The holy practices of cleaning, waiting for a slow toddler, budgeting, driving to a chorus of “are we there yet?” — these things are not only a meaningful, transformative spiritual experience for the women who live them, they are meaningful, transformative spiritual practices for everyone. Even the contemplatives, the celibate, and the clergy.

It is patently false that the contemplatives, the celibate, and the clergy have the edge on spirituality. That is not how an embodied, incarnational Christian spirituality works. All of us need the spiritual experience of women who are too busy and tired from motherhood and homemaking to preach sermons or write blog posts. Not just to hear how on earth they find quiet time for Jesus every morning at the crack of dawn, but how they practice loud time and how we can practice it too.

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3 thoughts on “The Practice of Loud Time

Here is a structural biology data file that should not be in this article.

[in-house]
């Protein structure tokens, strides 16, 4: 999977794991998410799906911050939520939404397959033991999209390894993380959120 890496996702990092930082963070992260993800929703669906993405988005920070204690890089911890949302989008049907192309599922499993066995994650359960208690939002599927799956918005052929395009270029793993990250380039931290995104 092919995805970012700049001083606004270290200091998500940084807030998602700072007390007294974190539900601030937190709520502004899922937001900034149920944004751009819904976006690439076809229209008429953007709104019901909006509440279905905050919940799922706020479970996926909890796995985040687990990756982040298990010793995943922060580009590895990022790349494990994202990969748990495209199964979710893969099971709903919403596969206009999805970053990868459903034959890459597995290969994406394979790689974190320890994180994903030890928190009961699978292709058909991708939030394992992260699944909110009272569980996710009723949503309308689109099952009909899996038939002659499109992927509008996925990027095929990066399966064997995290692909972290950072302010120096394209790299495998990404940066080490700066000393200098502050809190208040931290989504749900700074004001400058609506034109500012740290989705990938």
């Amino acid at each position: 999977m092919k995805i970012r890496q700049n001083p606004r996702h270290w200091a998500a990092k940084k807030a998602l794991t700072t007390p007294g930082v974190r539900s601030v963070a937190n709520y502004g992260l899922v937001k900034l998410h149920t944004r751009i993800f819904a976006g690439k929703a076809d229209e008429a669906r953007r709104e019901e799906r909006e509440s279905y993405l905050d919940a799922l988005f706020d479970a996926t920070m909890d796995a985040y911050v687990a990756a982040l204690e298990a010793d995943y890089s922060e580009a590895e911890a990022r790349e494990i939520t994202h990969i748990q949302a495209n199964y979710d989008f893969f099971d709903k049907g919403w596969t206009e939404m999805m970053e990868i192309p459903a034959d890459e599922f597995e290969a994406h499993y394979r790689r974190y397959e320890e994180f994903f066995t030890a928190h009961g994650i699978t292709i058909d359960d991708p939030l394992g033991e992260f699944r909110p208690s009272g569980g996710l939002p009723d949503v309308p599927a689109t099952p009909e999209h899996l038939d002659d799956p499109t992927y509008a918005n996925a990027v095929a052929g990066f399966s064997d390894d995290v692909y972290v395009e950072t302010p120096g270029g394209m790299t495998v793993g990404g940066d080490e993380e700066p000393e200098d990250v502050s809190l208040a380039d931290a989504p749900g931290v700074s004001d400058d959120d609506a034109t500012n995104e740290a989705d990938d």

1. Sharon

    I’m struggling with the idea that “Traditional women’s work is … as great and as meaningful and as dedicated to God as joining a convent or taking priestly vows or shipping off to China as a missionary.”

    It’s not that I necessarily disagree, really, it’s that it almost sounds too good to be true. (Part of me hopes it’s true anyway because “traditional women’s work” feels much more attainable to me at this point in my life than becoming a nun or a missionary! ;)

    But I guess my line of reasoning goes something like this: I don’t believe all sins are equally bad, so I have trouble believing that all good deeds are equally good. If I can’t believe that stealing a piece of gum is just as bad and deserving of the same punishment as murder, I also feel like I can’t believe, on the “good” side, that mopping my kitchen floor is worth just as much to God as doing humanitarian work in a poor community or something like that. I guess how many people are helped in the first scenario vs. the second factors somewhat into my value judgment there. Which may or may not be the right way of thinking about it. Am I making any sense with that?

    I do agree though that loads of quiet, “contemplative” time isn’t the be-all end-all for Christians. In the Bible, “followers of Jesus” seem to me like they were all (or mostly) pretty busy, “everyday” types of people, not primarily “thinkers” or “mystics.”

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    • Bailey Steger

      That line of reasoning makes perfect sense to me within that concept of good and bad, but it doesn’t resonate with me anymore. I’m trying to piece together why.